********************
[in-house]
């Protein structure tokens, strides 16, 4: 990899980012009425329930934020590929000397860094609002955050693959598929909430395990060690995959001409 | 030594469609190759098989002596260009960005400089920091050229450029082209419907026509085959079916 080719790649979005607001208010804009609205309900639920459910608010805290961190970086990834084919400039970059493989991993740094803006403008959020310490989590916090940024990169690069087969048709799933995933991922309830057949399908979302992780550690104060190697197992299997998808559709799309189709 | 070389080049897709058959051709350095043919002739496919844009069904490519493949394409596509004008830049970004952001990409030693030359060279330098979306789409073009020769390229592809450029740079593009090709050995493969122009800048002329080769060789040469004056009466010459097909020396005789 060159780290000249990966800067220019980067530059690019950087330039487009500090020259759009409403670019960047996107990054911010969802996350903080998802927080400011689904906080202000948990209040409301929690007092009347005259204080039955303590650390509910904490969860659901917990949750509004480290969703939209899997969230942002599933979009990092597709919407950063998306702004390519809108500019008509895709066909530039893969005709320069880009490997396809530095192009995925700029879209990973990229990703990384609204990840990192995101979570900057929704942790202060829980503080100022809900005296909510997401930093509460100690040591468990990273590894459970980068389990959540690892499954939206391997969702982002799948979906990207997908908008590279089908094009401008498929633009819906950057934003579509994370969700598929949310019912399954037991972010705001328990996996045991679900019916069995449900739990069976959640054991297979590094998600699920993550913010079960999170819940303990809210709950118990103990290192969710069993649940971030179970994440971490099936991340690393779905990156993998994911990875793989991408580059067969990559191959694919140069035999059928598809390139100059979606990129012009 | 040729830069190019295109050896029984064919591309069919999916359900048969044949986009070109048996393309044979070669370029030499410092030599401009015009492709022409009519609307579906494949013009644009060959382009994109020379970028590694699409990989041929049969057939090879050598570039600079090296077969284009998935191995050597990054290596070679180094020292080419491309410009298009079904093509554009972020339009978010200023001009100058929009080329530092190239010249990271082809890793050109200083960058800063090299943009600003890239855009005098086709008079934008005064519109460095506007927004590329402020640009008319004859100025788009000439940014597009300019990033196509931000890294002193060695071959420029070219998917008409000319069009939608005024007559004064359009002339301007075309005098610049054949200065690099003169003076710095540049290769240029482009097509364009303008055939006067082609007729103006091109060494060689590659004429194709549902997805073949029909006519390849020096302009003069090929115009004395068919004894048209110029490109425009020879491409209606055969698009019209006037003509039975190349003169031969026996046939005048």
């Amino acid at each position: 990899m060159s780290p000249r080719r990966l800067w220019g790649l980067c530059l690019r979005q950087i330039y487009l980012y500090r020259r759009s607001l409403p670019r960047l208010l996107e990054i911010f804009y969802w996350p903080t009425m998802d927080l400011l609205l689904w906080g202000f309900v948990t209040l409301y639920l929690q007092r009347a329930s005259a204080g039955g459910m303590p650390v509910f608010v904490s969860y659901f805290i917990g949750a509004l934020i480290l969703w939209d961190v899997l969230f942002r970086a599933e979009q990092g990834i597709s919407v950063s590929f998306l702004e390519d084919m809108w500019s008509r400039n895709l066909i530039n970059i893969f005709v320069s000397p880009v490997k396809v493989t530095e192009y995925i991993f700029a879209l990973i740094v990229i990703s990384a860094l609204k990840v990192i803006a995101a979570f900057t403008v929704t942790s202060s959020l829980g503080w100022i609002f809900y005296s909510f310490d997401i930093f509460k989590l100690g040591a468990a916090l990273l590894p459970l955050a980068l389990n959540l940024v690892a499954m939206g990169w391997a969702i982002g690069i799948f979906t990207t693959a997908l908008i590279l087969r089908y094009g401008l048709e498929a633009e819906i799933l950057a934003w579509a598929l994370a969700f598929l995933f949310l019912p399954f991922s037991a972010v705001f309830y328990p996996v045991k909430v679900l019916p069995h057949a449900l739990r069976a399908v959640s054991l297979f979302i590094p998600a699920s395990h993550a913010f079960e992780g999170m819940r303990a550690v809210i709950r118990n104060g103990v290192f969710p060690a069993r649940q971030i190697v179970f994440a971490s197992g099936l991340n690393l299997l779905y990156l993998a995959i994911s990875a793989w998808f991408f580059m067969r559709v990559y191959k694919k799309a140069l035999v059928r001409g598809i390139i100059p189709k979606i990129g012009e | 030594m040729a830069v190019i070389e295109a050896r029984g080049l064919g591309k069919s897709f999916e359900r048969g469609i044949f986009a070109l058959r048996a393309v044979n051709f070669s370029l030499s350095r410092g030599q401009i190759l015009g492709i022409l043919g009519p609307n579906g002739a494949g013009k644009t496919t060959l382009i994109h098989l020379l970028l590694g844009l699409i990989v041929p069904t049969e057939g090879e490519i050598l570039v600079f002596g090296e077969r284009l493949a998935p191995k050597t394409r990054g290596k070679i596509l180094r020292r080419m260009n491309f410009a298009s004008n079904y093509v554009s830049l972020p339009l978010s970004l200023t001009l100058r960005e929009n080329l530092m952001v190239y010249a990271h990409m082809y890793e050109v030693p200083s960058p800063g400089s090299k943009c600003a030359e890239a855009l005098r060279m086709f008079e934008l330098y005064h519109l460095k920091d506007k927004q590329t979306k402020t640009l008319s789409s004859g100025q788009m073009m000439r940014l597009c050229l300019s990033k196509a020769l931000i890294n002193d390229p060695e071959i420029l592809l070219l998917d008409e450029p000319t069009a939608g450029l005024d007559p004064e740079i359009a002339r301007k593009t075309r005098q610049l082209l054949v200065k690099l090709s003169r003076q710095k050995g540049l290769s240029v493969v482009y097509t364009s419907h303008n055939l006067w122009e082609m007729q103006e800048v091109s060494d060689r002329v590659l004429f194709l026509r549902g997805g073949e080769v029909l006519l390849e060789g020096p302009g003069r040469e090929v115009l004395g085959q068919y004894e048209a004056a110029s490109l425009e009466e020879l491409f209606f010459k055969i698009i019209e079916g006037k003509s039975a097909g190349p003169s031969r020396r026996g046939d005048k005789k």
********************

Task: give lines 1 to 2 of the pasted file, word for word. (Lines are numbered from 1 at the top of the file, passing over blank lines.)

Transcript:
[in-house]
């Protein structure tokens, strides 16, 4: 990899980012009425329930934020590929000397860094609002955050693959598929909430395990060690995959001409 | 030594469609190759098989002596260009960005400089920091050229450029082209419907026509085959079916 080719790649979005607001208010804009609205309900639920459910608010805290961190970086990834084919400039970059493989991993740094803006403008959020310490989590916090940024990169690069087969048709799933995933991922309830057949399908979302992780550690104060190697197992299997998808559709799309189709 | 070389080049897709058959051709350095043919002739496919844009069904490519493949394409596509004008830049970004952001990409030693030359060279330098979306789409073009020769390229592809450029740079593009090709050995493969122009800048002329080769060789040469004056009466010459097909020396005789 060159780290000249990966800067220019980067530059690019950087330039487009500090020259759009409403670019960047996107990054911010969802996350903080998802927080400011689904906080202000948990209040409301929690007092009347005259204080039955303590650390509910904490969860659901917990949750509004480290969703939209899997969230942002599933979009990092597709919407950063998306702004390519809108500019008509895709066909530039893969005709320069880009490997396809530095192009995925700029879209990973990229990703990384609204990840990192995101979570900057929704942790202060829980503080100022809900005296909510997401930093509460100690040591468990990273590894459970980068389990959540690892499954939206391997969702982002799948979906990207997908908008590279089908094009401008498929633009819906950057934003579509994370969700598929949310019912399954037991972010705001328990996996045991679900019916069995449900739990069976959640054991297979590094998600699920993550913010079960999170819940303990809210709950118990103990290192969710069993649940971030179970994440971490099936991340690393779905990156993998994911990875793989991408580059067969990559191959694919140069035999059928598809390139100059979606990129012009 | 040729830069190019295109050896029984064919591309069919999916359900048969044949986009070109048996393309044979070669370029030499410092030599401009015009492709022409009519609307579906494949013009644009060959382009994109020379970028590694699409990989041929049969057939090879050598570039600079090296077969284009998935191995050597990054290596070679180094020292080419491309410009298009079904093509554009972020339009978010200023001009100058929009080329530092190239010249990271082809890793050109200083960058800063090299943009600003890239855009005098086709008079934008005064519109460095506007927004590329402020640009008319004859100025788009000439940014597009300019990033196509931000890294002193060695071959420029070219998917008409000319069009939608005024007559004064359009002339301007075309005098610049054949200065690099003169003076710095540049290769240029482009097509364009303008055939006067082609007729103006091109060494060689590659004429194709549902997805073949029909006519390849020096302009003069090929115009004395068919004894048209110029490109425009020879491409209606055969698009019209006037003509039975190349003169031969026996046939005048």